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South Korea

South Korea holds rare military parade, warns North over nuclear threat

South Korea holds rare military parade, warns North over nuclear threat
An armored column parade during the 75th Armed Forces Day on the main street in Seoul, South Korea, 26 September 2023. South Korea held on 26 September its largest military parade in a decade in a climate of continued tensions and shows of force with neighbouring North Korea. The parade, was held every five year since 1998, it had been scaled down to a simpler form in an effort to calm tensions with North Korea. EPA-EFE/JEON HEON-KYUN

SEOUL, Sept 26 (Reuters) - South Korea put on the first large-scale military parade in a decade on Tuesday, with weapons ranging from ballistic missiles to tanks rolling through Seoul in a show of force as it takes a tougher stance against North Korea.

The parade marks the country’s Armed Forces Day, normally a muted event relative to the massive events the North has staged under leader Kim Jong Un that include strategic weapons such as intercontinental ballistic missiles (ICBMs).

In a speech at Seoul Air Base, President Yoon Suk Yeol warned Pyongyang against the use of nuclear weapons and pledged to ramp up support for the military and the defence industry.

“If North Korea uses nuclear weapons, its regime will be brought to an end by an overwhelming response from the ROK-U.S. alliance,” Yoon said while addressing troops in the rain. ROK is the initials of the South’s official name, the Republic of Korea.

The full-day event featured thousands of troops and South Korea’s home-grown tanks and self-propelled artillery, joined by 300 of the 28,500 U.S. soldiers based in the country, the Defence Ministry said.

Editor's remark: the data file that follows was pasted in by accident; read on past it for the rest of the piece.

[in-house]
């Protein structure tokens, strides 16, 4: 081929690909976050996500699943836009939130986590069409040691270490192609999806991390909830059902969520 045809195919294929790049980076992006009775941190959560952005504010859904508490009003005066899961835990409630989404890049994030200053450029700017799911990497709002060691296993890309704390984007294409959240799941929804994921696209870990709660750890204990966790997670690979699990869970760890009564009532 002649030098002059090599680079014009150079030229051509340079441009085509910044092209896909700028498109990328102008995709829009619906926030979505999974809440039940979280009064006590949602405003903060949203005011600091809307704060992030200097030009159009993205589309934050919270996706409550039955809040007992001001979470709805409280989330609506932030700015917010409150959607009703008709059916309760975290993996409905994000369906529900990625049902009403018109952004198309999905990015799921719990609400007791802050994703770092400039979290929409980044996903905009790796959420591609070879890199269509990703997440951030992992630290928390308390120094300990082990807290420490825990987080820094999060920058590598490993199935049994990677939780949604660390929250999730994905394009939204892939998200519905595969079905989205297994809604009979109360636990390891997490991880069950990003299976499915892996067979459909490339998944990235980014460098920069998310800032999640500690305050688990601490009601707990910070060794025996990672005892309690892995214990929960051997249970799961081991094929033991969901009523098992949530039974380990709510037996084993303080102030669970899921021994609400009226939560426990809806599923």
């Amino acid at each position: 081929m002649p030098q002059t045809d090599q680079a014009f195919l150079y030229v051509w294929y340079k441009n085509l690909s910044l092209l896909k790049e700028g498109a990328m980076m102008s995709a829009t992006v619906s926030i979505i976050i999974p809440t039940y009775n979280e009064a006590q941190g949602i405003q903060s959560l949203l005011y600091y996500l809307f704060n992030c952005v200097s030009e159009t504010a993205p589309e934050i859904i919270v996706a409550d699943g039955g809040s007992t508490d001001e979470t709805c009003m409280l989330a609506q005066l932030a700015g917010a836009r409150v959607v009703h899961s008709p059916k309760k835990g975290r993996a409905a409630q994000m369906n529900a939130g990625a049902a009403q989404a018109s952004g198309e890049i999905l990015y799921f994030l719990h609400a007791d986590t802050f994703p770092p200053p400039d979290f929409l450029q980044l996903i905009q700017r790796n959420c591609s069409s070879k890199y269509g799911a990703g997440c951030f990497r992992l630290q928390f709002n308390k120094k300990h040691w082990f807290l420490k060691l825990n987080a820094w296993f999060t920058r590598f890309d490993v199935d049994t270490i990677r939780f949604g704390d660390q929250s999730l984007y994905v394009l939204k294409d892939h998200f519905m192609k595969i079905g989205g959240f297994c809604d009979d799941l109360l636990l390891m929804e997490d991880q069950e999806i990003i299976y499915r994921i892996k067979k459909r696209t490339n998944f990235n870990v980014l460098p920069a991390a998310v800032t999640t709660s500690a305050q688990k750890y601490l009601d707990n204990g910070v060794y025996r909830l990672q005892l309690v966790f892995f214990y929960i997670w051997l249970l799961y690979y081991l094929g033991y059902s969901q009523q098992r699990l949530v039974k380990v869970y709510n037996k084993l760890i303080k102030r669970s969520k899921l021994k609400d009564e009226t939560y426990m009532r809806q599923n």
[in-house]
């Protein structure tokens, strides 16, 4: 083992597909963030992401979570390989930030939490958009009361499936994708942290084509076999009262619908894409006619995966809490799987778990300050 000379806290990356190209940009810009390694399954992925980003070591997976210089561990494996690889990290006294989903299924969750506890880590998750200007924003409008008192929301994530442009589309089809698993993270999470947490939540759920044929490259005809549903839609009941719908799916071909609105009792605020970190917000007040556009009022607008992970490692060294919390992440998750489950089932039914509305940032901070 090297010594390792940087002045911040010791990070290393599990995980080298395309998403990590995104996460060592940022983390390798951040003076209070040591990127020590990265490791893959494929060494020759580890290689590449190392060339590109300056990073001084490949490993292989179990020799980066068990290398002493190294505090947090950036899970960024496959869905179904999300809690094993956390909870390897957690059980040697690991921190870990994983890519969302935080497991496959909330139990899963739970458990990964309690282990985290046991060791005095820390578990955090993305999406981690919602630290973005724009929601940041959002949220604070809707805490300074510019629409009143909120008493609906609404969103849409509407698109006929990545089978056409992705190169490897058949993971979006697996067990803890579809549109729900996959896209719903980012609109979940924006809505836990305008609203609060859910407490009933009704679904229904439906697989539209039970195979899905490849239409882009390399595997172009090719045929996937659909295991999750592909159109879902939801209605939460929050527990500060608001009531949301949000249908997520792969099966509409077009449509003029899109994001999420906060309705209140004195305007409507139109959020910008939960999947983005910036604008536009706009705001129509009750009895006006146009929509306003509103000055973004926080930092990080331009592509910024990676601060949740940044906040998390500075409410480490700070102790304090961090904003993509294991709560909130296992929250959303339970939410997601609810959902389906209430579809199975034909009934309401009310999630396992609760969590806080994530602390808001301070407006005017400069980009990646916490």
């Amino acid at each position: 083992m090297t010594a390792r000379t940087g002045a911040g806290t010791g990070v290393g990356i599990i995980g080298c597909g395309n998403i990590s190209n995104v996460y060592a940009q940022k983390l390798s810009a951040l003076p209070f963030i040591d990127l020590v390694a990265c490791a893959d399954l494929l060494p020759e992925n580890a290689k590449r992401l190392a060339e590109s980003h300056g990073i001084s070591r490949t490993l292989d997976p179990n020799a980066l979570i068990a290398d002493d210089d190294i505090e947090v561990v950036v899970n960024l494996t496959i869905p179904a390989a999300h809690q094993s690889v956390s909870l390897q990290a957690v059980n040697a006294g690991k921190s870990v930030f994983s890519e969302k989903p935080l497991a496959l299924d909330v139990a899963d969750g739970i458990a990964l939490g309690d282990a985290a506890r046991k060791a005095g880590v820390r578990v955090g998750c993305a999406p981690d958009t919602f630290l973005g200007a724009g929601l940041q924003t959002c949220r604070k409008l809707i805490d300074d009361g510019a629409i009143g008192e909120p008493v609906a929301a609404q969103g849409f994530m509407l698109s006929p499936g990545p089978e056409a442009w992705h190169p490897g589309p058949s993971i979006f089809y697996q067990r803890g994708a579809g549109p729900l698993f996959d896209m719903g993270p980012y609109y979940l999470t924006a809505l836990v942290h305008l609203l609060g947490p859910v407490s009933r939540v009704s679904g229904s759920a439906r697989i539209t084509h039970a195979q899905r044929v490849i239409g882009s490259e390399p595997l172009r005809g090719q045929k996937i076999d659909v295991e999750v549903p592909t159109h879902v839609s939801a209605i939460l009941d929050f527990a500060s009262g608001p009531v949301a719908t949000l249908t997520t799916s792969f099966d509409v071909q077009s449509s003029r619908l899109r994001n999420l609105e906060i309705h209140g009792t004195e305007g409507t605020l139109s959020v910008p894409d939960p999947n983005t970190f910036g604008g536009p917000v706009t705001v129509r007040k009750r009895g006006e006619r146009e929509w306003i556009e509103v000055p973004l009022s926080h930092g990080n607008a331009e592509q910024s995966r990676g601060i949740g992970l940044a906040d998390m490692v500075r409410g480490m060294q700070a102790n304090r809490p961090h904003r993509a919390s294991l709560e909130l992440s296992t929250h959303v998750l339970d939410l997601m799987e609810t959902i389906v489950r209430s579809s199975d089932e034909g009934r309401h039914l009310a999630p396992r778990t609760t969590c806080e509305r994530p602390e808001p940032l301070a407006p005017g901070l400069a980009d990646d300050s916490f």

The highlight was a 2-km (1.24 mile) parade through Seoul’s main commercial and business district to the bustling Gwanghwamun area that is the gate to a sprawling palace in the heart of Seoul.

Crowds lined the streets in the rain to take in the rare display of military hardware up close, cheering as troops, tanks, missiles and a underwater drone passed by.

Cho Kyu-bok, a 75-year-old resident of Goyang, northwest of Seoul, said he came to Gwanghwamun hours before the event to get a front row view of the new weapons.

“Weapons like the unmanned drones show how much our country has developed,” Cho said.

Some activists, however, held a demonstration near the site of the parade, denouncing the government for fanning tensions, holding a banner that read “Stop arms race.”

 

WEAPONS DISPLAY

South Korea last held a military street parade in 2013. The Armed Forces Day event and parade were held ahead of the actual day on Oct. 1, as it overlaps with a major national holiday this year.

The event comes as President Yoon has taken a hawkish stance on North Korea, making displays of weapons and military drills a cornerstone of his strategy to counter the North’s evolving nuclear and missile programs.

Yoon has promised a swift response against any aggression by Pyongyang, and has actively reinforced a military alliance with Washington and Tokyo since taking office last year.

Tuesday’s parade kicked off at the airbase on the outskirts of Seoul, where Hyunmoo missiles, L-SAM missile interceptors, and reconnaissance drones were among military hardware on display.

A fly-past of F-35 jets and the country’s first domestically developed fighter, the KF-21, was scrapped because of poor weather, the presidential office said.

Hyunmoo is one of South Korea’s latest missiles, which analysts say is an integral part of Seoul’s plans for striking the North during a conflict, while the L-SAM is designed to hit incoming missiles at altitudes of 50km to 60km.

The parade comes a week after North Korean leader Kim Jong Un returned from a trip to Russia, during which he and Russian President Vladimir Putin agreed to boost military cooperation.

Yoon has said that if Russia helped North Korea enhance its weapons programs in return for assistance for its war in Ukraine, it would be “a direct provocation“.

By Soo-hyang Choi

(Reporting by Soo-hyang Choi and Hyunsu Yim; Editing by Jack Kim, Gerry Doyle and Christian Schmollinger)

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